I always thought a millionaire was someone with assets worth $1 million or more.
Lately though, I've been seeing "millionaire" used to mean someone who makes more than $1 million a year. That's what politicians mean when they talk about a "millionaires' tax."
There's a big difference between these two definitions; people people who make $1 million a year are much more elite group.
Only one in every 400 U.S. households makes more than $1 million a year. But one out of every 15 U.S. households has at least $1 million in assets. (This measure includes things like stocks, bonds and investment properties, but it doesn't count equity in the home you live in.)
So shifting the meaning of the word away from assets and toward annual income is effectively redefining "millionaire" up the economic ladder.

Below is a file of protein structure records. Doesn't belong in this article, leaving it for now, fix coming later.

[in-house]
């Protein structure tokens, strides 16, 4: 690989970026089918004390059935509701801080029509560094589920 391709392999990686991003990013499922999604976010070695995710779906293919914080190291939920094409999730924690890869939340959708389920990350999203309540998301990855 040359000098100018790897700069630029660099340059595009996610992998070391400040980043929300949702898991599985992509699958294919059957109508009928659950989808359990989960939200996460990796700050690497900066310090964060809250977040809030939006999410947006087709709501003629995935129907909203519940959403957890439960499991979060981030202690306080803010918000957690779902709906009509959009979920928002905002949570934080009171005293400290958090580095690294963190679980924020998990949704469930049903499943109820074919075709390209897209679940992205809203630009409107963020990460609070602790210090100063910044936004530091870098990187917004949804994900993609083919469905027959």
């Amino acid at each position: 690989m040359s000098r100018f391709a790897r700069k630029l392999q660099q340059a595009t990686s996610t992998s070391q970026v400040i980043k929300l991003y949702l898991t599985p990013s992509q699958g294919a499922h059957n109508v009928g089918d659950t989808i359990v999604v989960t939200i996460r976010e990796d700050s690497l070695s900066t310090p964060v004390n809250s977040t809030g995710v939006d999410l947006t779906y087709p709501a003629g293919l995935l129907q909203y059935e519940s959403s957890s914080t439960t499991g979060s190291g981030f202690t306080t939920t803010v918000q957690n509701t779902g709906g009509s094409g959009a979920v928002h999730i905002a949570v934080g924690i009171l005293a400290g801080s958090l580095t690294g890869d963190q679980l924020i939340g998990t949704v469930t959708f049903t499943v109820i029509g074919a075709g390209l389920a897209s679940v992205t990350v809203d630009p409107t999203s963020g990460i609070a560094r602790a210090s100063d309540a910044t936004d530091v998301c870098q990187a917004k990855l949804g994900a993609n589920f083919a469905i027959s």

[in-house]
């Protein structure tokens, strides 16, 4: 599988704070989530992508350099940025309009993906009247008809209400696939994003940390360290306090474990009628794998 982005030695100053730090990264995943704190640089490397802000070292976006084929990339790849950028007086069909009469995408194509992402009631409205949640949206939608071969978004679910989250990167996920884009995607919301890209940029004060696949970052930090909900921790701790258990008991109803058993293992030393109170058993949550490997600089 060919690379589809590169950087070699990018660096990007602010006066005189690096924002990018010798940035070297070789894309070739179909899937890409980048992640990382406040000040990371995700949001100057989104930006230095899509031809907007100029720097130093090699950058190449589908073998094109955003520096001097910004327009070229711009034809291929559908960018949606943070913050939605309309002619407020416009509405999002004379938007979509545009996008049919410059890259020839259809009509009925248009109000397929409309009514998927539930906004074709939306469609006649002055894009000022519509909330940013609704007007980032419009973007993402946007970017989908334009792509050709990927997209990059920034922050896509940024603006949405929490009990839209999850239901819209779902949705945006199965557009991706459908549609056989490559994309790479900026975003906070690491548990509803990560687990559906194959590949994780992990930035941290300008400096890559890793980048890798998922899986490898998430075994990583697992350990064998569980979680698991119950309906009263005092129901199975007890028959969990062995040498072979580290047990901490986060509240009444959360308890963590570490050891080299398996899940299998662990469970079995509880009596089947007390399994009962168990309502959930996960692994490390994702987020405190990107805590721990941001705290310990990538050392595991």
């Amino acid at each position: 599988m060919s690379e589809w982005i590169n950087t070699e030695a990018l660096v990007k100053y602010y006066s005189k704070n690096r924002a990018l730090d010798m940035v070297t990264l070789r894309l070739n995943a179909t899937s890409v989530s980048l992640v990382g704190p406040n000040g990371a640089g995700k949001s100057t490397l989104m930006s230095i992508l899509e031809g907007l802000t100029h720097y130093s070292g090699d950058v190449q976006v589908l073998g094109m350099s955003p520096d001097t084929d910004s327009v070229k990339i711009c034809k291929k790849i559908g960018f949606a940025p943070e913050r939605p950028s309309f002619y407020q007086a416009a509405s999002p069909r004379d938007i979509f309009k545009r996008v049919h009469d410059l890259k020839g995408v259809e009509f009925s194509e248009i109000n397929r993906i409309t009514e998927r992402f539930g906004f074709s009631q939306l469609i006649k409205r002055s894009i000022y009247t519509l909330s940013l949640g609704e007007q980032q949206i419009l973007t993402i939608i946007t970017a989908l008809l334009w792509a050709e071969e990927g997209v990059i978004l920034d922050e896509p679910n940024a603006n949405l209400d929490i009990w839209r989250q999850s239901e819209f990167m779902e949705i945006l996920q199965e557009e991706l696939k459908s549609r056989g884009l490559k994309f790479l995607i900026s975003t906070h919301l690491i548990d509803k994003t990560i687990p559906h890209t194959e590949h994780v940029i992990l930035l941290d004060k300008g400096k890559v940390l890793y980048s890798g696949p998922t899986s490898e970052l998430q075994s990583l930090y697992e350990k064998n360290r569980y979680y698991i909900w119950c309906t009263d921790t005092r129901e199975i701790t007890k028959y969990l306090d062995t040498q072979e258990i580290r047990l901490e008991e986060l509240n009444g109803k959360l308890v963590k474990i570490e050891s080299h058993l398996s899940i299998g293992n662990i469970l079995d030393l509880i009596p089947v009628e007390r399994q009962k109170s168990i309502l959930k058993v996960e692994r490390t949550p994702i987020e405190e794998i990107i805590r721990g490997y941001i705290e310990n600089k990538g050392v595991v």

Of course, the word has been in use for hundreds of years. And $1 million even 50 years ago was worth a lot more than $1 million today: In 1961, $1 million had the same buying power as $7.5 million today.
How rich does $1 million make you today? Imagine a 65-year-old couple retiring with $1 million in the bank and a desire to turn their money into a safe income stream.
They could put their money 10-year Treasury bonds — and get $31,000 a year in interest.
Or they could buy an annuity. If they fork over their entire $1 million nest egg, they can get an annuity that would guarantee them about $66,000 a year for life.
That's comparable to what a middle-class professional with a good pension plan might expect (though the annuity won't increase with inflation). It certainly isn't enough to live the high life we used to associate with millionaires. Copyright 2011 National Public Radio. To see more, visit http://www.npr.org/.